2-8-8-4 "Yellowstone" Locomotives in the USA

Northern Pacific Yellowstone

Only 72 Yellowstones were built (in five different classes). Each class of Yellowstone was a different design (except for the two classes owned by the DM&IR). The design was usually dictated by the specific needs of the railroad that received them.

Northern Pacific class Z-5

The first Yellowstone was built in 1928 by ALCO for the Northern Pacific for running throughout the high speed plains of North Dakota. It would turn out to be the one and only Yellowstone that ALCO would build.

NP wanted to burn low-grade Rosebud coal (obtained from mines along the line) in their locomotives. This required the Yellowstone to be designed with a huge (the largest ever used on a steam locomotive) firebox (182 sq. ft.). The front half of the firebox was over the two rear pairs of drivers and the trailing truck (which was equipped with a booster).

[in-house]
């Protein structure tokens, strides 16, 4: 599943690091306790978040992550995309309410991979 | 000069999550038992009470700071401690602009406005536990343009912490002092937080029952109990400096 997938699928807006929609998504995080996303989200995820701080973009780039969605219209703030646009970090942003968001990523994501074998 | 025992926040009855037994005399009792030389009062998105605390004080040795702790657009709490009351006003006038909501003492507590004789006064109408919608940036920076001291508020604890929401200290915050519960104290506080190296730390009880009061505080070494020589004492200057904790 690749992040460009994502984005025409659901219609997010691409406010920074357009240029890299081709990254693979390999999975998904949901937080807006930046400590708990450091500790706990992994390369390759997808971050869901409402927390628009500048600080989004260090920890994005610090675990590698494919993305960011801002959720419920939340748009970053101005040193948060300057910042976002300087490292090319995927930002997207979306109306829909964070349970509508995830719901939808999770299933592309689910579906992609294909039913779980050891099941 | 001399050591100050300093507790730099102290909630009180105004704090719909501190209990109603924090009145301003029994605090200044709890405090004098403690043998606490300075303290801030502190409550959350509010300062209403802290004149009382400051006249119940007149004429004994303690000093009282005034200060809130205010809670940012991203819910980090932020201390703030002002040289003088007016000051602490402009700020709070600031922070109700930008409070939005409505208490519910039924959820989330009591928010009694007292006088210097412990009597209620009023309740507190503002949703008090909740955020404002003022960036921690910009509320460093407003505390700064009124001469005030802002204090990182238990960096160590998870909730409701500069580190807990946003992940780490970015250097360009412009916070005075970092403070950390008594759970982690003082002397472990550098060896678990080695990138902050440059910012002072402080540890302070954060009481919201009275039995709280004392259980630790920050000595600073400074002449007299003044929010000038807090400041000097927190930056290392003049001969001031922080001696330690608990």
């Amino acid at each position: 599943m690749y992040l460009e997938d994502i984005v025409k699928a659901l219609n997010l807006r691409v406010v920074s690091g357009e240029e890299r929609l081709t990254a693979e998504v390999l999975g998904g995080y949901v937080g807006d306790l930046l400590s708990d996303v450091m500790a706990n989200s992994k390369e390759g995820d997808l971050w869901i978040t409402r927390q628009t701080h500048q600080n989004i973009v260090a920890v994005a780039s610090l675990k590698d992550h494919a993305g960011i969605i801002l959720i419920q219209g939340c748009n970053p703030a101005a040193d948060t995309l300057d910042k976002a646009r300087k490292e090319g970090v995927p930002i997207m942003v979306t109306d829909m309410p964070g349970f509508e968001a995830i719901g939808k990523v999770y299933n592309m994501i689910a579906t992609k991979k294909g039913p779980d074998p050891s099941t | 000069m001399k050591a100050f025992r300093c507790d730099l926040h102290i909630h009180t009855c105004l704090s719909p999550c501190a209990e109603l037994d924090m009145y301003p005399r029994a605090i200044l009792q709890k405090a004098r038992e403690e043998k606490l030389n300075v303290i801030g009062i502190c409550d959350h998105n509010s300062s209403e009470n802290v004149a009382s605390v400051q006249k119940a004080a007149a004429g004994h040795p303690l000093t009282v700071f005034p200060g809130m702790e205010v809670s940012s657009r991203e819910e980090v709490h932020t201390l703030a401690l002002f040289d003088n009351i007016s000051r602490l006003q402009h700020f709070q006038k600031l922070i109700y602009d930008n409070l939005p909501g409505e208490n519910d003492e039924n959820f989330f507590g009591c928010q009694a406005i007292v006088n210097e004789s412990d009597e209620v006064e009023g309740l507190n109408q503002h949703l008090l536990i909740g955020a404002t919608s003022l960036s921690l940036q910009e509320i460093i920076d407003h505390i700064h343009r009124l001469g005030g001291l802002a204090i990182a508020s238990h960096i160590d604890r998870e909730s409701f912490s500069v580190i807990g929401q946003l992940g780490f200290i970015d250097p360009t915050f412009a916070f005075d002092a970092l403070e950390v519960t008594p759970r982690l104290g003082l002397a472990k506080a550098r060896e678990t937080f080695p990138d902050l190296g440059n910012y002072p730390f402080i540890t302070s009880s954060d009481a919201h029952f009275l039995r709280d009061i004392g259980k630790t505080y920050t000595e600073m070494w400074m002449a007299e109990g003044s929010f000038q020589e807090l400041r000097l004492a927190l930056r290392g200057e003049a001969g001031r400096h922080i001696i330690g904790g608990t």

It was the largest steam locomotive in the world (at that time) and ALCO celebrated by serving dinner to 12 people seated in the firebox! NP asked for bids for 11 more like it and in 1930 Baldwin got the job. The NP Yellowstones steamed poorly and produced less that 5,000 HP. NP found that the grates were simply too large to maintain a high temperature and complete combustion. The combustion problem was solved by blocking off The front two feet of the firebox on each locomotive. At some point the Z-5s were upgraded with roller bearings.

Southern Pacific class AC-9

Most of Southern Pacifics "big steam" were of the Cab Forward design (a backwards Yellowstone). However, not all of the SP "big steam" was required to run through the snow sheds of the Sierras. In 1939 the SP received 12 Yellowstones from Lima for use throughout the southern part of the SP system. Unlike the Cab Forwards, the class AC-9 locomotives were built as coal burners. They were later converted to burn oil. Also, the AC-9 class had a grate area of 146 sq. ft. rather than the 139 sq. ft. of their cab forward siblings. With their skyline casings and striped cowcatcher-pilots, they could almost be considered streamlined. They were retired between 1953 and 1956.